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Nonhealing Wounds, Part 1: Diagnosis in the Urgent Care Center

Nonhealing Wounds, Part 1: Diagnosis in the Urgent Care Center

Urgent message: Nonhealing wounds not only are prevalent but also are complex in terms of wound management and treating the accompanying comorbid disease. By both recognizing the diagnosis and understanding how to treat these wounds, urgent care providers have the opportunity to differentiate life-threatening illness from lifeinhibiting disease and improve outcomes for patients. An estimated 6 million people in the United States have a nonhealing wound, with a 1% lifetime incidence for the total population.1,2 This number is expected to increase with the …

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Zika Virus—Near Pandemic Proportions?

Zika Virus—Near Pandemic Proportions?

Urgent message: The clinical manifestations of Zika virus infection are generally mild in adults; the primary concern is the potential link to microcephaly in children of infected pregnant women. There is no cure, so prevention is paramount. MIZUHO SPANGLER, DO, and MICHAEL B. WEINSTOCK, MD Introduction The Zika virus epidemic is gaining a lot of media attention, deservedly so; there have been large outbreaks of infection in Brazil, South America, and the Caribbean, with numbers …

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Sudden-Onset Severe Headache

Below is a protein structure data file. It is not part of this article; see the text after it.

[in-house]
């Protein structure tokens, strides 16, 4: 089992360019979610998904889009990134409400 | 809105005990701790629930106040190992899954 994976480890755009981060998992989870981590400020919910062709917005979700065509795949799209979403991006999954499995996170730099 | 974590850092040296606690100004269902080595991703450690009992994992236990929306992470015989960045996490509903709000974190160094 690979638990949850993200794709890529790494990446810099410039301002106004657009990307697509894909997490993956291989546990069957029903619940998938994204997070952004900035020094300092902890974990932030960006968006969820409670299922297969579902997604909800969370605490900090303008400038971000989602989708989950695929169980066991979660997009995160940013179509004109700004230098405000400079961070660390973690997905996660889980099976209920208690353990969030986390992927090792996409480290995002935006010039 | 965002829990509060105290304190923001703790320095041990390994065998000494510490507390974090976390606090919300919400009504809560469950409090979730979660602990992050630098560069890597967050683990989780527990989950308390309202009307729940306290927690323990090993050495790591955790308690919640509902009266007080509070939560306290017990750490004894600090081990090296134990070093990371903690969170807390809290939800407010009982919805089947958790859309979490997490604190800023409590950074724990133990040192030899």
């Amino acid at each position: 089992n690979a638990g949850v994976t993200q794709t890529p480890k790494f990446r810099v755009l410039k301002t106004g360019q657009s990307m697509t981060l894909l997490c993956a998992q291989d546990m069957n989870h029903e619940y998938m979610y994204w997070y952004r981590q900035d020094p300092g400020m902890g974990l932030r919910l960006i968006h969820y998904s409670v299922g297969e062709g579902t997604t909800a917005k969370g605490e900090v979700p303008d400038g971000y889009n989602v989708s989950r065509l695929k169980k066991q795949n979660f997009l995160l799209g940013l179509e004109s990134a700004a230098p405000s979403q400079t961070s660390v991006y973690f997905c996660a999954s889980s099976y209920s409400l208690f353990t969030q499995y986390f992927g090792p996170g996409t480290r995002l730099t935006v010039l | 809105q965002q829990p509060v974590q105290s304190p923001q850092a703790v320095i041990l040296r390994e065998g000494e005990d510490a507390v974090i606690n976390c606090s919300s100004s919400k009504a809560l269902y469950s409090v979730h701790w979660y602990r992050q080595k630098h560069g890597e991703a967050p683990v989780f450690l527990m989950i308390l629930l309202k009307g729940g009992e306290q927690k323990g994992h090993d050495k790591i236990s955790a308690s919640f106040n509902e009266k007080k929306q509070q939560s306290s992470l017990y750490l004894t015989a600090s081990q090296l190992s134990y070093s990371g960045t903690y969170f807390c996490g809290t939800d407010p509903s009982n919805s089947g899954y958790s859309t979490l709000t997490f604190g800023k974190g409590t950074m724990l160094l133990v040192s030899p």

Sudden-Onset Severe Headache

Urgent message: Patients with imminently life-threatening conditions can present to an urgent care appearing to be in good health or even with a viable alternative explanation for their symptoms. It is important to be vigilant for red flags of serious illness. ARASH MIRZAIE, MS4, and MICHAEL WEINSTOCK, MD Headache is one of the most common presenting complaints in ambulatory settings. Urgent care providers must rapidly evaluate and diagnose a variety headache types in a time-limited …

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Urgent Care Evaluation of Diarrhea

Urgent Care Evaluation of Diarrhea

Urgent message: Diarrheal illness presents with varying degrees of severity and a broad range of etiologies. The urgent care center provider’s ability to gather key information from the medical history and physical examination, determine when laboratory testing is beneficial, and recognize indications for treatment is essential for the effective and efficient treatment of this common symptom. NATHAN M. FINNERTY, MD, and MICHAEL WEINSTOCK, MD Introduction Diarrheal illness is a common presenting complaint to all urgent care centers. In the United …

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LITERATURE REVIEW: Early Administration of Azithromycin and Prevention of Severe Lower RTI

LITERATURE REVIEW: Early Administration of Azithromycin and Prevention of Severe Lower RTI

Citation: Bacharier LB, Guilbert TW, Maugeret DT, al. Early administration of azithromycin and prevention of severe lower respiratory tract illnesses in preschool children with a history of such illnesses. JAMA. 2015;314:2034-2044. Reviewed by: Michael B. Weinstock, MD Background/question: The authors wanted to know if antibiotics administered early in the course of a respiratory tract infection (RTI) in children with recurrent, severe RTIs decreased progression of disease. Study: This is a randomized, double-blind, placebo-controlled trial at …